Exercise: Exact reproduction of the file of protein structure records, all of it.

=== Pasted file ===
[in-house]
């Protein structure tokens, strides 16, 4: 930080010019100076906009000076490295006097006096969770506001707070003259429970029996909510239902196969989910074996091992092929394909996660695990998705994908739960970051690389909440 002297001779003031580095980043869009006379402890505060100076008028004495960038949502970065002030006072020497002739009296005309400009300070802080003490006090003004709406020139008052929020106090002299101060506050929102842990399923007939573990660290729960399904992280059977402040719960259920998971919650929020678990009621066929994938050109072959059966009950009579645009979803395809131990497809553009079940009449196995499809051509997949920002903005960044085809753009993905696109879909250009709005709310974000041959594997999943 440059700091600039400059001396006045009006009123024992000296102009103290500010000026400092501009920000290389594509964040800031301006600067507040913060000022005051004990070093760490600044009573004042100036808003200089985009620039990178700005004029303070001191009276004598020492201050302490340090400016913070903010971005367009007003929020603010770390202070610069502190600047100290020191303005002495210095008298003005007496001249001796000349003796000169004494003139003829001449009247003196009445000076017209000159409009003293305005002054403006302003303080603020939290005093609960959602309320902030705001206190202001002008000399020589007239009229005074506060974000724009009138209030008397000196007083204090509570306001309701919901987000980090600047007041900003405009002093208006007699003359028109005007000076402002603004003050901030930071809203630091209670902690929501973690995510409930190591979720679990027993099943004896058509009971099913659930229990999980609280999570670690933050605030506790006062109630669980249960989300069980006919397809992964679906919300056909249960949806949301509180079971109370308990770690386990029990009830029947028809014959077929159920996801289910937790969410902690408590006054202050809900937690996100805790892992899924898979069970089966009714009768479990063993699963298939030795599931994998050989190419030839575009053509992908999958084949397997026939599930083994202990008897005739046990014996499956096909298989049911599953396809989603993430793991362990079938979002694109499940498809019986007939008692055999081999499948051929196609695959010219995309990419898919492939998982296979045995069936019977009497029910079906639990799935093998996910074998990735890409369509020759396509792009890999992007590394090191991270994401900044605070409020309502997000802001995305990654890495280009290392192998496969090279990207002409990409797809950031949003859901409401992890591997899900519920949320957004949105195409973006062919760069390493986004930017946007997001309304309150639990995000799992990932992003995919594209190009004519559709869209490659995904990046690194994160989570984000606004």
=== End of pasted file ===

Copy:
[in-house]
């Protein structure tokens, strides 16, 4: 930080010019100076906009000076490295006097006096969770506001707070003259429970029996909510239902196969989910074996091992092929394909996660695990998705994908739960970051690389909440 002297001779003031580095980043869009006379402890505060100076008028004495960038949502970065002030006072020497002739009296005309400009300070802080003490006090003004709406020139008052929020106090002299101060506050929102842990399923007939573990660290729960399904992280059977402040719960259920998971919650929020678990009621066929994938050109072959059966009950009579645009979803395809131990497809553009079940009449196995499809051509997949920002903005960044085809753009993905696109879909250009709005709310974000041959594997999943 440059700091600039400059001396006045009006009123024992000296102009103290500010000026400092501009920000290389594509964040800031301006600067507040913060000022005051004990070093760490600044009573004042100036808003200089985009620039990178700005004029303070001191009276004598020492201050302490340090400016913070903010971005367009007003929020603010770390202070610069502190600047100290020191303005002495210095008298003005007496001249001796000349003796000169004494003139003829001449009247003196009445000076017209000159409009003293305005002054403006302003303080603020939290005093609960959602309320902030705001206190202001002008000399020589007239009229005074506060974000724009009138209030008397000196007083204090509570306001309701919901987000980090600047007041900003405009002093208006007699003359028109005007000076402002603004003050901030930071809203630091209670902690929501973690995510409930190591979720679990027993099943004896058509009971099913659930229990999980609280999570670690933050605030506790006062109630669980249960989300069980006919397809992964679906919300056909249960949806949301509180079971109370308990770690386990029990009830029947028809014959077929159920996801289910937790969410902690408590006054202050809900937690996100805790892992899924898979069970089966009714009768479990063993699963298939030795599931994998050989190419030839575009053509992908999958084949397997026939599930083994202990008897005739046990014996499956096909298989049911599953396809989603993430793991362990079938979002694109499940498809019986007939008692055999081999499948051929196609695959010219995309990419898919492939998982296979045995069936019977009497029910079906639990799935093998996910074998990735890409369509020759396509792009890999992007590394090191991270994401900044605070409020309502997000802001995305990654890495280009290392192998496969090279990207002409990409797809950031949003859901409401992890591997899900519920949320957004949105195409973006062919760069390493986004930017946007997001309304309150639990995000799992990932992003995919594209190009004519559709869209490659995904990046690194994160989570984000606004």